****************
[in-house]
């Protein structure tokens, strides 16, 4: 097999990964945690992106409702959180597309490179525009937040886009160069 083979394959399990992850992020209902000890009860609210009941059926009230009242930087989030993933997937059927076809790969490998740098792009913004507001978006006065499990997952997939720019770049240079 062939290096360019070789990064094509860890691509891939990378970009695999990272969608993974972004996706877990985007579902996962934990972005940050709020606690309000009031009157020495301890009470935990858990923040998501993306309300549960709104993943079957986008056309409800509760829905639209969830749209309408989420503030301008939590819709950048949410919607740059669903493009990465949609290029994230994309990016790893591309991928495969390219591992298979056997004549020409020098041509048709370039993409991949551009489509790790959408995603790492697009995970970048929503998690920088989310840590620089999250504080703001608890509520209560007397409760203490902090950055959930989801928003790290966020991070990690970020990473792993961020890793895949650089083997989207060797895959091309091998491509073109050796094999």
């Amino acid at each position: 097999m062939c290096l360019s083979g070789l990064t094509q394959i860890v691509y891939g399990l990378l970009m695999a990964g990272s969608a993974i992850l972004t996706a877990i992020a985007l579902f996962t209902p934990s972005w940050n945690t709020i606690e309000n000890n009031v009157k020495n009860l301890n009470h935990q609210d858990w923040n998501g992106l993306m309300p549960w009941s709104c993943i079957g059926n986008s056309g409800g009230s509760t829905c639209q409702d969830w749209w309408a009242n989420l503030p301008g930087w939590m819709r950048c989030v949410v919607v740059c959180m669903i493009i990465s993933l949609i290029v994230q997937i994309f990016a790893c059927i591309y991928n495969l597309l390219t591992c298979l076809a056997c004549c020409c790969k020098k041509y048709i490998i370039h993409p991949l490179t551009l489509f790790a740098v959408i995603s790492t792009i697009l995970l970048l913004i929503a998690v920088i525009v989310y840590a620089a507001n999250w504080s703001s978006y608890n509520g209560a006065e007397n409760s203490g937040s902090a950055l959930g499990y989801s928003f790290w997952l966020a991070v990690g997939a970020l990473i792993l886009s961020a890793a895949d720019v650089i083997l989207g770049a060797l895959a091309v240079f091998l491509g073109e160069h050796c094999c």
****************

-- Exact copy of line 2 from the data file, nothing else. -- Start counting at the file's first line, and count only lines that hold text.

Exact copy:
């Protein structure tokens, strides 16, 4: 097999990964945690992106409702959180597309490179525009937040886009160069 083979394959399990992850992020209902000890009860609210009941059926009230009242930087989030993933997937059927076809790969490998740098792009913004507001978006006065499990997952997939720019770049240079 062939290096360019070789990064094509860890691509891939990378970009695999990272969608993974972004996706877990985007579902996962934990972005940050709020606690309000009031009157020495301890009470935990858990923040998501993306309300549960709104993943079957986008056309409800509760829905639209969830749209309408989420503030301008939590819709950048949410919607740059669903493009990465949609290029994230994309990016790893591309991928495969390219591992298979056997004549020409020098041509048709370039993409991949551009489509790790959408995603790492697009995970970048929503998690920088989310840590620089999250504080703001608890509520209560007397409760203490902090950055959930989801928003790290966020991070990690970020990473792993961020890793895949650089083997989207060797895959091309091998491509073109050796094999």